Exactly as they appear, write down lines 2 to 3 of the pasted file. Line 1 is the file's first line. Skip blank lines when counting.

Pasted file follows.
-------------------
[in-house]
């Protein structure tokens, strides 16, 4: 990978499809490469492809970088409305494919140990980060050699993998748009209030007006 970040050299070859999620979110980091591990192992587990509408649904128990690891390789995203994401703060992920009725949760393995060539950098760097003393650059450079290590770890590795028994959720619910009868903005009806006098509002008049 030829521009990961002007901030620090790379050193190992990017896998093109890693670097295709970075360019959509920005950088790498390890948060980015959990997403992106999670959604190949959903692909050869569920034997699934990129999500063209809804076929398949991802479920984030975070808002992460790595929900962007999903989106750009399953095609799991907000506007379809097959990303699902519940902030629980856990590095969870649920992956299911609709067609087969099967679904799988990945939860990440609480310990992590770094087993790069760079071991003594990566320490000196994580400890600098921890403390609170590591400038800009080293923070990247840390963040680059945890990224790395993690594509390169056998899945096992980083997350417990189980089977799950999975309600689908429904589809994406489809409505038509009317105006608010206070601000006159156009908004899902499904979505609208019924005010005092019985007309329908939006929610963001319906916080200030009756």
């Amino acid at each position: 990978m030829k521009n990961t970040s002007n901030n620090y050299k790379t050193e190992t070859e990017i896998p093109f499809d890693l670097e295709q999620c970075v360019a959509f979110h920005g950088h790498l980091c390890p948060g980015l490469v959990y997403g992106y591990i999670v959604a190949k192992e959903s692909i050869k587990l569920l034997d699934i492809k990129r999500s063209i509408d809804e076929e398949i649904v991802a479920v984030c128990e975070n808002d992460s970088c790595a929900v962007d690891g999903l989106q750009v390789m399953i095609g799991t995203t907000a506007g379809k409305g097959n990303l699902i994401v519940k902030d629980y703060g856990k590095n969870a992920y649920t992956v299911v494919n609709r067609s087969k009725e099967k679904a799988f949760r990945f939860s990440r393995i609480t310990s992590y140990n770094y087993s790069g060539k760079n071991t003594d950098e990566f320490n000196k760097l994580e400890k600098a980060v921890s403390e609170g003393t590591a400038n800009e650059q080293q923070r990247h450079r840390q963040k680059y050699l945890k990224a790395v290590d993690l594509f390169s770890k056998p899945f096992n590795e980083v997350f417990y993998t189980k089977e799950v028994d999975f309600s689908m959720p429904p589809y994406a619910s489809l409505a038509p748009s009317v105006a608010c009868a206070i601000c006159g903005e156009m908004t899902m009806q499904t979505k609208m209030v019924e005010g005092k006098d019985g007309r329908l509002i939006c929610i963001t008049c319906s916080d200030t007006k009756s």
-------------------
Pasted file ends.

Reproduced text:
């Protein structure tokens, strides 16, 4: 990978499809490469492809970088409305494919140990980060050699993998748009209030007006 970040050299070859999620979110980091591990192992587990509408649904128990690891390789995203994401703060992920009725949760393995060539950098760097003393650059450079290590770890590795028994959720619910009868903005009806006098509002008049 030829521009990961002007901030620090790379050193190992990017896998093109890693670097295709970075360019959509920005950088790498390890948060980015959990997403992106999670959604190949959903692909050869569920034997699934990129999500063209809804076929398949991802479920984030975070808002992460790595929900962007999903989106750009399953095609799991907000506007379809097959990303699902519940902030629980856990590095969870649920992956299911609709067609087969099967679904799988990945939860990440609480310990992590770094087993790069760079071991003594990566320490000196994580400890600098921890403390609170590591400038800009080293923070990247840390963040680059945890990224790395993690594509390169056998899945096992980083997350417990189980089977799950999975309600689908429904589809994406489809409505038509009317105006608010206070601000006159156009908004899902499904979505609208019924005010005092019985007309329908939006929610963001319906916080200030009756």
């Amino acid at each position: 990978m030829k521009n990961t970040s002007n901030n620090y050299k790379t050193e190992t070859e990017i896998p093109f499809d890693l670097e295709q999620c970075v360019a959509f979110h920005g950088h790498l980091c390890p948060g980015l490469v959990y997403g992106y591990i999670v959604a190949k192992e959903s692909i050869k587990l569920l034997d699934i492809k990129r999500s063209i509408d809804e076929e398949i649904v991802a479920v984030c128990e975070n808002d992460s970088c790595a929900v962007d690891g999903l989106q750009v390789m399953i095609g799991t995203t907000a506007g379809k409305g097959n990303l699902i994401v519940k902030d629980y703060g856990k590095n969870a992920y649920t992956v299911v494919n609709r067609s087969k009725e099967k679904a799988f949760r990945f939860s990440r393995i609480t310990s992590y140990n770094y087993s790069g060539k760079n071991t003594d950098e990566f320490n000196k760097l994580e400890k600098a980060v921890s403390e609170g003393t590591a400038n800009e650059q080293q923070r990247h450079r840390q963040k680059y050699l945890k990224a790395v290590d993690l594509f390169s770890k056998p899945f096992n590795e980083v997350f417990y993998t189980k089977e799950v028994d999975f309600s689908m959720p429904p589809y994406a619910s489809l409505a038509p748009s009317v105006a608010c009868a206070i601000c006159g903005e156009m908004t899902m009806q499904t979505k609208m209030v019924e005010g005092k006098d019985g007309r329908l509002i939006c929610i963001t008049c319906s916080d200030t007006k009756s």